Is this medium-term thinking by Nicola Shaw realistic? I don't see it
myself. Might smooth out a few peaks and troughs through the day, but
isn't going to compensate for several days of no wind in mid-January.
On Wed, 31 Aug 2016 10:07:20 +0100, Chris Hogg wrote:
You're baying at the moon. It's far more efficient to dupe the consumer
into buying into demand side management than it is to build more capacity.
By "efficient" I mean "makes more money for snouts in troughs".
Thanks to our poorly -if at all - educated masses, few people - and
certainly no-one you'd listen to - realise that control of access to
energy is ultimately control of *everything*.
With a bit of luck, artificial energy rationing will hasten some really
nasty pandemic, and wipe out 50% of the population. And given the way
things are going, I'm not really fussed which half I end up in.
Given how long it's taken them to not get very far into a smart meter
roll-out, I'd say the chickens will be home to roost sooner than they
can tackle another "smart" project.
Get those coal-fired stations ready to start burning again once the LCPD
no longer applies ...
On Wed, 31 Aug 2016 11:01:23 +0100, Andy Burns wrote:
There's a certain delicious irony that - like water meters - their own
greed has fucked them up the arse.
If they had bit the bullet, and just rolled out smart meters at their own
expense, we'd be at 90% by now.
The problem is they could never sell that to their shareholders.
The whole thing is actually a testament to how the word "investment" is a
dirty word in UK business practices. Well, investing ones own money that
is. we are very good at investing other peoples money.
But they won't be coming any time soon, and they won't stop the
national battery going flat after a day or two of no wind in winter.
Then what? Woollies, candles and a three-day week again, and no
investment into any UK industry because the electricity is so
Absolutely, I wasn't saying that 'smart devices' are a possible
solution to the current problem. I was just pointing out that smart
meters aren't a solution to the problem at all and that the new
minister seemed to be talking about 'smart devices'.
On Wednesday, 31 August 2016 14:03:05 UTC+1, Chris Green wrote:
The purpose of the smart meter is to enable you to be charged more when the
re is a dearth of electricity.
When it's windy/sunny you might get electricity for free.
The purpose of "smart appliances" is to "know" when electricity is cheap.
And to act in accordance with preplanned instructions.
Which will be down to the ownwer.
Eg "When electricity costs more then (say) £0.08/unit, shut down."
Oh dear. Supply and demand. If you can't make enough electricity, put the price up, people will use less. It's so simple a mosquito could understand it.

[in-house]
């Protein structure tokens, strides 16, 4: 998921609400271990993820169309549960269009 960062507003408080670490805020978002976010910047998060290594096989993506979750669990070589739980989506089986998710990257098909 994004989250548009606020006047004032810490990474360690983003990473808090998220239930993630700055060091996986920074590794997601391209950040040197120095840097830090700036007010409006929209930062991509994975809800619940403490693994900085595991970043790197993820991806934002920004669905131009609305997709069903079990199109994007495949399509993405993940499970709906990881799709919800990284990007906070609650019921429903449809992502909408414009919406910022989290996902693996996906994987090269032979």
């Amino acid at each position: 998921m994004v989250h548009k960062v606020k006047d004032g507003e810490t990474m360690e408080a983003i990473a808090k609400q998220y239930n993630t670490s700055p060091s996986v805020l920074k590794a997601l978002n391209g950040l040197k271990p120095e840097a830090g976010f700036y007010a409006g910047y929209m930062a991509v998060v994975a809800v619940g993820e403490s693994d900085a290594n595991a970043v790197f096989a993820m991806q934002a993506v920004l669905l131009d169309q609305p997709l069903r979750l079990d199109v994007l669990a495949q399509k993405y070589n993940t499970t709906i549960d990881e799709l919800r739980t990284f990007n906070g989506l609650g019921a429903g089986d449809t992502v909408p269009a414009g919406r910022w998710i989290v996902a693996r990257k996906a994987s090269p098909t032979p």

The light at the end of the tunnel is the headlamp of the oncoming train.
ut the price up, people will use less. It's so simple a mosquito could understand it.
I can't think of much electricity usage in my home which can be used at any time. It needs to be used when I want it. Unless I bought a huge bank of batteries.
Before marriage, a man yearns for the woman he loves. After marriage, the 'Y' becomes silent.
There's very little of my load that I'd want time-shifted to reduce
washer/dryer could usually delay start for a few hours, but wouldn't
want it to decide to stop once a load was underway, and would want a
button to say "start now regardless"
fridge/freezer could cope with intermittent power, provided it was
allowed a reasonable duty cycle.
Beyond that, all other devices I want to be on, or able to be on 24x7;
anything less would be the grid telling me I can't eat, work or relax
when I want to.
And I would not want a dryer to run when I'm not there (they seem to
keep catching fire according to the papers and the Fire Brigade advice
is never run a tumble dryer unattended). So bit of a non starter.
And they use sod all power anyway.
Unless someone has electric heating, which is probably already storage
based, they are on a hiding to nothing with this daft idea.
I was involved in building microprocessor controlled load shedding
systems back in the 1970s, it was called 'maximum demand control' back
then. We sold systems to lots of big electricity consumers such as
Pilkingtons glass, British Rail (electric arc furnaces) and lots of
It wasn't quite 'real time' as the electricity bills were based on the
maximum demand in any one half-hour period. I.e. big industrial
consumers were charged for the units they consumed and an amount which
depended on the largest number of kwh used in any one of the half hour
periods (over a month, I *think*, it was a long time ago). If our
system predicted a large consumption in the current half-hour period
it would do a bit of load-shedding (e.g. turn off a few coils in the
Pilkington annealing ovens).
I was just thinking - you don't need a very smart device to shed load
anyway. Just one that looks for the frequency going below a certain
limit. Only problem is how to give the customer a financial incentive to
use a load of these (if in the form of 13A plug adaptors).
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